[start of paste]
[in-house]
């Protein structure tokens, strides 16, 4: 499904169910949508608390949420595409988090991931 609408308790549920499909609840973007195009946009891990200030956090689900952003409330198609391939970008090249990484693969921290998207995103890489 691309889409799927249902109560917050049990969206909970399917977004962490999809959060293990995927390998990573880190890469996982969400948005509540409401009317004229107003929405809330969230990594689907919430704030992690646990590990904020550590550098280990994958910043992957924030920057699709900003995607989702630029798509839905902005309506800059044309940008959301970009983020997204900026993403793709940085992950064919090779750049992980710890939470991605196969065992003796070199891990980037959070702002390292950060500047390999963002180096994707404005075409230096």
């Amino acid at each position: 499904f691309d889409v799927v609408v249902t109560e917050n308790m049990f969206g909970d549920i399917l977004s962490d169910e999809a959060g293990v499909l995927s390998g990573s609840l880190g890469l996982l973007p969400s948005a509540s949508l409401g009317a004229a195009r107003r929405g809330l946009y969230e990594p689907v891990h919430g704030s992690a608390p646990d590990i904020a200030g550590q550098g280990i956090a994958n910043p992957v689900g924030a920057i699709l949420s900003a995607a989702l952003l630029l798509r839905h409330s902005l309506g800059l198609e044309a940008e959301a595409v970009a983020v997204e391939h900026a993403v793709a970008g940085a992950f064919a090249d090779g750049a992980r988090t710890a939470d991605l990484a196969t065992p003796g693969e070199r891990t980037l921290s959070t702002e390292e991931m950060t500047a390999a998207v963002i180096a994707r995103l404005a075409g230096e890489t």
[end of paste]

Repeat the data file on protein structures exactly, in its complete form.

[in-house]
């Protein structure tokens, strides 16, 4: 499904169910949508608390949420595409988090991931 609408308790549920499909609840973007195009946009891990200030956090689900952003409330198609391939970008090249990484693969921290998207995103890489 691309889409799927249902109560917050049990969206909970399917977004962490999809959060293990995927390998990573880190890469996982969400948005509540409401009317004229107003929405809330969230990594689907919430704030992690646990590990904020550590550098280990994958910043992957924030920057699709900003995607989702630029798509839905902005309506800059044309940008959301970009983020997204900026993403793709940085992950064919090779750049992980710890939470991605196969065992003796070199891990980037959070702002390292950060500047390999963002180096994707404005075409230096």
């Amino acid at each position: 499904f691309d889409v799927v609408v249902t109560e917050n308790m049990f969206g909970d549920i399917l977004s962490d169910e999809a959060g293990v499909l995927s390998g990573s609840l880190g890469l996982l973007p969400s948005a509540s949508l409401g009317a004229a195009r107003r929405g809330l946009y969230e990594p689907v891990h919430g704030s992690a608390p646990d590990i904020a200030g550590q550098g280990i956090a994958n910043p992957v689900g924030a920057i699709l949420s900003a995607a989702l952003l630029l798509r839905h409330s902005l309506g800059l198609e044309a940008e959301a595409v970009a983020v997204e391939h900026a993403v793709a970008g940085a992950f064919a090249d090779g750049a992980r988090t710890a939470d991605l990484a196969t065992p003796g693969e070199r891990t980037l921290s959070t702002e390292e991931m950060t500047a390999a998207v963002i180096a994707r995103l404005a075409g230096e890489t």